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Analysis & Opinion
29.09.08 Begging To Disagree
Comment by Ivan Sukhov

Ingushetia, a Russian autonomy in the North Caucasus with a predominantly Muslim population and close ethnic ties to the neighboring republic of Chechnya, is widely believed to be a “weak link” in the chain of Muslim regions in Russia’s North Caucuses, due to a high level of violence and the unresolved ethnic conflict with neighboring North Ossetia.

“The Russian propaganda is yelling about genocide of the Ossetian nation, purportedly organized by the Georgian authorities. These allegations are used for justification of an armed intrusion into Georgia, with the aim of saving and protecting our ‘compatriots’ there, reportedly ‘destroyed by the Georgian army.’ But recent checks have shown that in fact there was no genocide of the Ossetian people. What indeed happened is now difficult to fathom because of propagandistic trumpery and a certain fog of secrecy. But even despite the bias of all interested parties, it is clear that the number of Ossetian victims in this ‘five-day-long war’ is considerably smaller than the number of Ingush victims of a much more intensive four-day-long butchery, inflicted upon us by the same parties and forces which opposed Georgians in August this year,” the letter claimed.

Since the Georgians were opposed by the Russian army and the Ossetians, it is quite clear whom the authors of the letter hold responsible for the casualties of October 1992, when a simmering animosity between the Ossetians and the Ingush escalated into an open conflict.

The NGOs headed by those who signed the letter to Medvedev do not project much power or influence in the republic ruled by President Murat Zyazikov, known for his loyalty to Moscow. Most of these NGOs represent the victims of the 1992 conflict with North Ossetia, or are small Western-supported civil society groups. However, the letter is indicative of the way the events in South Ossetia are perceived by at least a part of the North Caucasus society.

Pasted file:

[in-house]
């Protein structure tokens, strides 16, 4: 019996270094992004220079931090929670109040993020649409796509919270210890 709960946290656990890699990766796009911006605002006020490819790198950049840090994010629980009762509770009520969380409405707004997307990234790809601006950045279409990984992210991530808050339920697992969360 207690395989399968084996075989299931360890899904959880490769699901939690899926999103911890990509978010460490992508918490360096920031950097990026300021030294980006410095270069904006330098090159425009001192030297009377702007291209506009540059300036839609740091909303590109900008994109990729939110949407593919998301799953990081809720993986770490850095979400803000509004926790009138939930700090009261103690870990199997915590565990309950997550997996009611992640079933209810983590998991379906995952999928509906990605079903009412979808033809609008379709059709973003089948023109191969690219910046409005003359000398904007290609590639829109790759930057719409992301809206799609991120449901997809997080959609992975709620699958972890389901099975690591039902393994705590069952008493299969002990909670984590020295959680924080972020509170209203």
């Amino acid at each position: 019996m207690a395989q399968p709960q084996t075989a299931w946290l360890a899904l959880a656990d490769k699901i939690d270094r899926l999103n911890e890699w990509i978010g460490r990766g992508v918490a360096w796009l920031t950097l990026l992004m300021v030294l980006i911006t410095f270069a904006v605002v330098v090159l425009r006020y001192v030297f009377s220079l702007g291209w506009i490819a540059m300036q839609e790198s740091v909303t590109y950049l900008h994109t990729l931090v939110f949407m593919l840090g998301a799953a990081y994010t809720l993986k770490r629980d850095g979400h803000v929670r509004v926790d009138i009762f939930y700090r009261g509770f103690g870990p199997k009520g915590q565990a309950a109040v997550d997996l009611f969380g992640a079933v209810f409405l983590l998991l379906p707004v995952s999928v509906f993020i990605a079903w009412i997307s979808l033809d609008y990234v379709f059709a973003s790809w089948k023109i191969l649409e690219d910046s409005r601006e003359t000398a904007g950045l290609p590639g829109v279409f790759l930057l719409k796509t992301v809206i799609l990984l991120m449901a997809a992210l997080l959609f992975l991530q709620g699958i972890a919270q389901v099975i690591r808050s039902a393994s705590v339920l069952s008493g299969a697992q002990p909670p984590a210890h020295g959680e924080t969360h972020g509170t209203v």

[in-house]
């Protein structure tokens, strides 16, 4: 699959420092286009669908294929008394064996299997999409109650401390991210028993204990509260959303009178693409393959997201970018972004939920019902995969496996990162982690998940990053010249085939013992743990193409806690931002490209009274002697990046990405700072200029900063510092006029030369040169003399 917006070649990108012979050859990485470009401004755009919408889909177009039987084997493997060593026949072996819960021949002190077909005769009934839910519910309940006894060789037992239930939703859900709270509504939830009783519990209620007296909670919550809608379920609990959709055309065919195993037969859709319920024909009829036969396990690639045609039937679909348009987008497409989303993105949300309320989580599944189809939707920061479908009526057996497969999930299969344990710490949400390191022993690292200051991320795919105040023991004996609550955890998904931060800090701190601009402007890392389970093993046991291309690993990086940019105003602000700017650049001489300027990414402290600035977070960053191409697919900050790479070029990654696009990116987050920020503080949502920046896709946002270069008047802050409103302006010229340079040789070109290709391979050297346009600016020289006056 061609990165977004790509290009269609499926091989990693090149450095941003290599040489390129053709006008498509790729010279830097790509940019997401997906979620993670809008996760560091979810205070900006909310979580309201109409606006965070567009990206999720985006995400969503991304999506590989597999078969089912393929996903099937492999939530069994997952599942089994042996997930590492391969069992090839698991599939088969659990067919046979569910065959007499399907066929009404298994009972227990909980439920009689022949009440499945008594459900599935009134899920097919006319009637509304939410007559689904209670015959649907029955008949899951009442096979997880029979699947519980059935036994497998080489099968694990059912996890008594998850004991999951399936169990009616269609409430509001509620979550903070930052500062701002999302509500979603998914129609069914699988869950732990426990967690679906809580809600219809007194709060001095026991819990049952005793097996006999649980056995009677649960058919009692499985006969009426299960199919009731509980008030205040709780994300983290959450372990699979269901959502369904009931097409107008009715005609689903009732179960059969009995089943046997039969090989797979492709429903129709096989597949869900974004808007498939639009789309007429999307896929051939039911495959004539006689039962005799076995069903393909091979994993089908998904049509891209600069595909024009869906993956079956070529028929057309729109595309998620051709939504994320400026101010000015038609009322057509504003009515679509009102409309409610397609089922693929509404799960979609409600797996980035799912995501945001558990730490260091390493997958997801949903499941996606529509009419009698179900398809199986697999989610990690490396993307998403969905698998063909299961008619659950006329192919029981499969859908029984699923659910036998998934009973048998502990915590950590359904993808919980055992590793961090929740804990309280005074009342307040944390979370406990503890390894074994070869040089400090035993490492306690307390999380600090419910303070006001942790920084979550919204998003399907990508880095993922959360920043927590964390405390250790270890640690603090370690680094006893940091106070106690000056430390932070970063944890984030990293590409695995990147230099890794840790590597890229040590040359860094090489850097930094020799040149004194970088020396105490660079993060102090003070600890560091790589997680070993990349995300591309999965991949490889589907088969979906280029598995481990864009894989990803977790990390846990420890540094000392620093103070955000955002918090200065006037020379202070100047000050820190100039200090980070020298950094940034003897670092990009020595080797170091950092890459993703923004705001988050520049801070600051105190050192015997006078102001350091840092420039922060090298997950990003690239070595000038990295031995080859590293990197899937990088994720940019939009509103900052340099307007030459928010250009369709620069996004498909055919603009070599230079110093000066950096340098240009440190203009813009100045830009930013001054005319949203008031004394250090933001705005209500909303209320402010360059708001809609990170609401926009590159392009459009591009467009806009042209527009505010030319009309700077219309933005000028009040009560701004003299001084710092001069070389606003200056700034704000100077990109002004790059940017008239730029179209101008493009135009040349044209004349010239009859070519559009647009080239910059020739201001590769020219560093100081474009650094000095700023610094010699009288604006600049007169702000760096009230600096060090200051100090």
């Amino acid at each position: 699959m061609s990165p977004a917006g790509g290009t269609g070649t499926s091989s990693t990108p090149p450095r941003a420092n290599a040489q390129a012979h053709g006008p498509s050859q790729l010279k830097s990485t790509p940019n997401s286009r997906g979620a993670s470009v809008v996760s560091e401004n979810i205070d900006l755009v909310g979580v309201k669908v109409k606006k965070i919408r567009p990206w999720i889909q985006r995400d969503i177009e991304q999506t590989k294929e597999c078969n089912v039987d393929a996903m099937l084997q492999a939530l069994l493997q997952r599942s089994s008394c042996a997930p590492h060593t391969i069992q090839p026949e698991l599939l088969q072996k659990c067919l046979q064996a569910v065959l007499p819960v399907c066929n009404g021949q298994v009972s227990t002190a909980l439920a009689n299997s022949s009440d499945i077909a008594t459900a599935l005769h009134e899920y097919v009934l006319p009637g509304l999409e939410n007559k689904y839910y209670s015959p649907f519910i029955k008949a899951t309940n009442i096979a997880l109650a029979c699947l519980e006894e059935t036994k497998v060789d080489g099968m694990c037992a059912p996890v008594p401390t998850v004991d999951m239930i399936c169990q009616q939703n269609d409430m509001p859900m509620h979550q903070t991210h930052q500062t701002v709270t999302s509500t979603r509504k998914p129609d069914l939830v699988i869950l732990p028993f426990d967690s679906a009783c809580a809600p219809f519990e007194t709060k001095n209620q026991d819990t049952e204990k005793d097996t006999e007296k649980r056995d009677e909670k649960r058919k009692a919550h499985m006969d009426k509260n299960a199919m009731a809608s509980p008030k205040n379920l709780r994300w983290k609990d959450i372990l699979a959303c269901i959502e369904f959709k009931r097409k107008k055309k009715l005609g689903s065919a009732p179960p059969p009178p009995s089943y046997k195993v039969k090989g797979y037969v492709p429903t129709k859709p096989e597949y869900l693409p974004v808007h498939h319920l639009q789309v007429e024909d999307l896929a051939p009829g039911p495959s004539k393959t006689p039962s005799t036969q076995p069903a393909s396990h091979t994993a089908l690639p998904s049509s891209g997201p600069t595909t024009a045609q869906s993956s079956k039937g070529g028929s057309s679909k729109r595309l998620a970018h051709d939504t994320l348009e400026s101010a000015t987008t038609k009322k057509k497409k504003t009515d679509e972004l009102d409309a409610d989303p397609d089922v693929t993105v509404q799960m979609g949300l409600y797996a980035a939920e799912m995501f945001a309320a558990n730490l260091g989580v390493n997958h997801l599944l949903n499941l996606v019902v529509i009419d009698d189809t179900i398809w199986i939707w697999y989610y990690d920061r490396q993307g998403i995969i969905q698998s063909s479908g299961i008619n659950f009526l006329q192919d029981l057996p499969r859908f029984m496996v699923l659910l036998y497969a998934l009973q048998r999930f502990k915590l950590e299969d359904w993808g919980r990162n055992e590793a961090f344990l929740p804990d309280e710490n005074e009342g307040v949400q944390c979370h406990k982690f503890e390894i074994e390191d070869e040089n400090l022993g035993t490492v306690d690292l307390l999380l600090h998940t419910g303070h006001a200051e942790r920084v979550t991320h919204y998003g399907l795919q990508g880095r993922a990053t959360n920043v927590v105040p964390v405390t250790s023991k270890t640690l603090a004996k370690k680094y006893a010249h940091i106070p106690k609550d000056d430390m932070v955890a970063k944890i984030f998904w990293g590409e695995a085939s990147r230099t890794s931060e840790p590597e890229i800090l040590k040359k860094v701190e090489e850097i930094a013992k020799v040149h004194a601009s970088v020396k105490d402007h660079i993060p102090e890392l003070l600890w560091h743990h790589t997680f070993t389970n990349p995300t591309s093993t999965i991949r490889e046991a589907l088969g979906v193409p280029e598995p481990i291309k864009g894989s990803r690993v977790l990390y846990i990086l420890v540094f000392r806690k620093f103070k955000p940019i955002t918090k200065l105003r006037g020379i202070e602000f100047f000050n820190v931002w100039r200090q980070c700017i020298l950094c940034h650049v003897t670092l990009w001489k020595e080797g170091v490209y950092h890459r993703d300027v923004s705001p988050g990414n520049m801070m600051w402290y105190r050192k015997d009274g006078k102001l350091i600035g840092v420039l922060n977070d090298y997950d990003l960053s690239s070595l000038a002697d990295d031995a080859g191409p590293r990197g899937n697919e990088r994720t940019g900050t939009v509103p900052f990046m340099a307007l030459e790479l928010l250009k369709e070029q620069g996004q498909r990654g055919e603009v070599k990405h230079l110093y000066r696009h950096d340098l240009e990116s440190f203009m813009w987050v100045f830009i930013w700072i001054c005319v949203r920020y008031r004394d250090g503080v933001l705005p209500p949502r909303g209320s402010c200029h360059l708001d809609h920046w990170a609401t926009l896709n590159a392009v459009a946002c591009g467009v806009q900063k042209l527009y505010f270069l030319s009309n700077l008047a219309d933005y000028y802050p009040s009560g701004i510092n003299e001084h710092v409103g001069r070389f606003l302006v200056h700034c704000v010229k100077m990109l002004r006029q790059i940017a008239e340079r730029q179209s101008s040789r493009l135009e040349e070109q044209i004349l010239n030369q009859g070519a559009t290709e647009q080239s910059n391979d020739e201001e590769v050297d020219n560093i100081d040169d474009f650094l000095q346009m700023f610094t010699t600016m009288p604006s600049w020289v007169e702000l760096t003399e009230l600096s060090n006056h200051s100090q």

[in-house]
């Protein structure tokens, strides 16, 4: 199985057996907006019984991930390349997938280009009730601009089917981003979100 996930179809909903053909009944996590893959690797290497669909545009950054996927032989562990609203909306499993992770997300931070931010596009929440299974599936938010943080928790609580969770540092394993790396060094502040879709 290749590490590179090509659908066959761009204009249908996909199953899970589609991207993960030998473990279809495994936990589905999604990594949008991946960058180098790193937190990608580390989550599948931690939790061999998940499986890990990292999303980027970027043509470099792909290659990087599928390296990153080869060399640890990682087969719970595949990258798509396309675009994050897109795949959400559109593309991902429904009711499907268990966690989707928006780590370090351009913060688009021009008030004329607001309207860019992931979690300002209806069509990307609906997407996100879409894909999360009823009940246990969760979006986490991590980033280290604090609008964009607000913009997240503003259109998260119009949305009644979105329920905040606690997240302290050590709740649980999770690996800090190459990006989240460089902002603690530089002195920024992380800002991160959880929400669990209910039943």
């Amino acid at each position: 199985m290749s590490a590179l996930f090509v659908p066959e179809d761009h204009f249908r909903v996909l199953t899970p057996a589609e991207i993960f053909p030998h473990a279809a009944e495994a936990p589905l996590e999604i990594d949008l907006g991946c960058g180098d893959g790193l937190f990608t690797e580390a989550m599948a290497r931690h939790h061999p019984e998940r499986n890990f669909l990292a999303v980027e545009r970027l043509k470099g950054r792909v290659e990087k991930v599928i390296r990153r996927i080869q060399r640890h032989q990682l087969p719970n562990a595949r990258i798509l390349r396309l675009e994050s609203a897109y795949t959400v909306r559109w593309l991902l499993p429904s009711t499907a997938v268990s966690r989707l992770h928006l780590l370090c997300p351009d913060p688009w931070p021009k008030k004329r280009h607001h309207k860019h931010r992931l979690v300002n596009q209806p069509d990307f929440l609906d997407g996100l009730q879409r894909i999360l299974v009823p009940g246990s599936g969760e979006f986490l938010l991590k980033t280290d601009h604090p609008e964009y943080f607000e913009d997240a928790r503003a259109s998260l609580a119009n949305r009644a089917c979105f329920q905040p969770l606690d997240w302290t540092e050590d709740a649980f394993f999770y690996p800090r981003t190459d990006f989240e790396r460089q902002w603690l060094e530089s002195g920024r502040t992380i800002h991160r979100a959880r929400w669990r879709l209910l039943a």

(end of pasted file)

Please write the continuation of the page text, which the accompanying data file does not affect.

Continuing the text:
The Ingush critics of the five-day-long war are certainly not in the majority. In fact, Russia’s Prime Minister Vladimir Putin was not far from the truth when he said that the recognition of Abkhazia and South Ossetia brought about a wave of patriotism not only in central Russia, but also among the population of the mostly Muslim autonomies of North Caucasus. But the height and the longevity of this wave, as well as its general character for all of North Caucasus, needs not be overestimated.

In fact, Moscow was put between two evils. A continued silence on the Abkhazian and South Ossetian problem could further damage the image of the federal center in the eyes of the population of the North Caucasus. In the Caucasus, a political actor who fails to protect his partners or, worse, his allies, even risks losing some of his old friends. It is no secret that some of Russia’s North Caucasian autonomies are linked to Abkhazia and South Ossetia by close ties of cultural and ethnic kinship. North Ossetia and South Ossetia are not exceptions, as a whole constellation of Circassian ethnic groups are closely watching the developments in Abkhazia, ruled by a “fraternal” ethnos – the Abkhazians. During the last several years, the perception of the events in South Ossetia and Abkhazia in the North Caucasus boiled down to one question – will Moscow betray its allies in Georgia, or not? It goes without saying that a “betrayal” would mean recognition of Moscow’s weakness and a total loss of face in the eyes of the North Caucasian elites.